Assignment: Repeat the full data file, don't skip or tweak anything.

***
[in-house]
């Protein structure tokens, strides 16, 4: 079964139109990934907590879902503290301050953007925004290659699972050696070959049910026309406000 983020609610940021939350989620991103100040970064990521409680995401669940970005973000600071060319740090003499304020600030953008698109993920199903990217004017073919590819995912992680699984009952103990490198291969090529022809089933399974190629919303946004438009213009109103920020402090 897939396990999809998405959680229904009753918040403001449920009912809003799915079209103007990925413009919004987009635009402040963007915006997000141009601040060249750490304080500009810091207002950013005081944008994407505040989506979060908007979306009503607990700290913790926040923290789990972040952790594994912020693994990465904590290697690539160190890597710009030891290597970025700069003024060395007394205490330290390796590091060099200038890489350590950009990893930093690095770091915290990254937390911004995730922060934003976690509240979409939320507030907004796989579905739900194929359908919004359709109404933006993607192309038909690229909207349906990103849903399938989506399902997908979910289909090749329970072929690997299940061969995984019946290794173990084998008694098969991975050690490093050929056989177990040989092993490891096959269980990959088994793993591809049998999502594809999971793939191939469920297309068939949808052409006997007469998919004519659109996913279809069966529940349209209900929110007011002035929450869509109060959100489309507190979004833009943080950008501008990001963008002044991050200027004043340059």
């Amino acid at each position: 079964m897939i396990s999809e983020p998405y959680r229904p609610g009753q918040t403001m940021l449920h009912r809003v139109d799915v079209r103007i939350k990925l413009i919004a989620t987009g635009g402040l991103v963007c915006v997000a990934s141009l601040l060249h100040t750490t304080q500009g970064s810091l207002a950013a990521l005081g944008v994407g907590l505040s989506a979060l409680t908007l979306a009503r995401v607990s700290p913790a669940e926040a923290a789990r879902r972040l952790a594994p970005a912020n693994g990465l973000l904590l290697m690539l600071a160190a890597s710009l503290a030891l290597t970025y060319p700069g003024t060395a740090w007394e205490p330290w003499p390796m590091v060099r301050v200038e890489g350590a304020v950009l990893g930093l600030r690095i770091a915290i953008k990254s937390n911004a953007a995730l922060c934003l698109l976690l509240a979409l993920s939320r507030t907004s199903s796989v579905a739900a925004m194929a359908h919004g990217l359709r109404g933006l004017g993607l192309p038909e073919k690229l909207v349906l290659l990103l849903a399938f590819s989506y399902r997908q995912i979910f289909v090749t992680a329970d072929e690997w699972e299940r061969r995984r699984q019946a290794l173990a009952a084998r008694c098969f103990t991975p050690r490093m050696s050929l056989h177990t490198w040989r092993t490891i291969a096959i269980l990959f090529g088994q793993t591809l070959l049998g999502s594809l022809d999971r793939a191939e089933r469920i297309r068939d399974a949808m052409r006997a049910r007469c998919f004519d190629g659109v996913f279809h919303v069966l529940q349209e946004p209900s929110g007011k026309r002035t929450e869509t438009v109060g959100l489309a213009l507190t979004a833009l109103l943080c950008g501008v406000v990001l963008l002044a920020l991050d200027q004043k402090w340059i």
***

[in-house]
């Protein structure tokens, strides 16, 4: 079964139109990934907590879902503290301050953007925004290659699972050696070959049910026309406000 983020609610940021939350989620991103100040970064990521409680995401669940970005973000600071060319740090003499304020600030953008698109993920199903990217004017073919590819995912992680699984009952103990490198291969090529022809089933399974190629919303946004438009213009109103920020402090 897939396990999809998405959680229904009753918040403001449920009912809003799915079209103007990925413009919004987009635009402040963007915006997000141009601040060249750490304080500009810091207002950013005081944008994407505040989506979060908007979306009503607990700290913790926040923290789990972040952790594994912020693994990465904590290697690539160190890597710009030891290597970025700069003024060395007394205490330290390796590091060099200038890489350590950009990893930093690095770091915290990254937390911004995730922060934003976690509240979409939320507030907004796989579905739900194929359908919004359709109404933006993607192309038909690229909207349906990103849903399938989506399902997908979910289909090749329970072929690997299940061969995984019946290794173990084998008694098969991975050690490093050929056989177990040989092993490891096959269980990959088994793993591809049998999502594809999971793939191939469920297309068939949808052409006997007469998919004519659109996913279809069966529940349209209900929110007011002035929450869509109060959100489309507190979004833009943080950008501008990001963008002044991050200027004043340059």
């Amino acid at each position: 079964m897939i396990s999809e983020p998405y959680r229904p609610g009753q918040t403001m940021l449920h009912r809003v139109d799915v079209r103007i939350k990925l413009i919004a989620t987009g635009g402040l991103v963007c915006v997000a990934s141009l601040l060249h100040t750490t304080q500009g970064s810091l207002a950013a990521l005081g944008v994407g907590l505040s989506a979060l409680t908007l979306a009503r995401v607990s700290p913790a669940e926040a923290a789990r879902r972040l952790a594994p970005a912020n693994g990465l973000l904590l290697m690539l600071a160190a890597s710009l503290a030891l290597t970025y060319p700069g003024t060395a740090w007394e205490p330290w003499p390796m590091v060099r301050v200038e890489g350590a304020v950009l990893g930093l600030r690095i770091a915290i953008k990254s937390n911004a953007a995730l922060c934003l698109l976690l509240a979409l993920s939320r507030t907004s199903s796989v579905a739900a925004m194929a359908h919004g990217l359709r109404g933006l004017g993607l192309p038909e073919k690229l909207v349906l290659l990103l849903a399938f590819s989506y399902r997908q995912i979910f289909v090749t992680a329970d072929e690997w699972e299940r061969r995984r699984q019946a290794l173990a009952a084998r008694c098969f103990t991975p050690r490093m050696s050929l056989h177990t490198w040989r092993t490891i291969a096959i269980l990959f090529g088994q793993t591809l070959l049998g999502s594809l022809d999971r793939a191939e089933r469920i297309r068939d399974a949808m052409r006997a049910r007469c998919f004519d190629g659109v996913f279809h919303v069966l529940q349209e946004p209900s929110g007011k026309r002035t929450e869509t438009v109060g959100l489309a213009l507190t979004a833009l109103l943080c950008g501008v406000v990001l963008l002044a920020l991050d200027q004043k402090w340059i």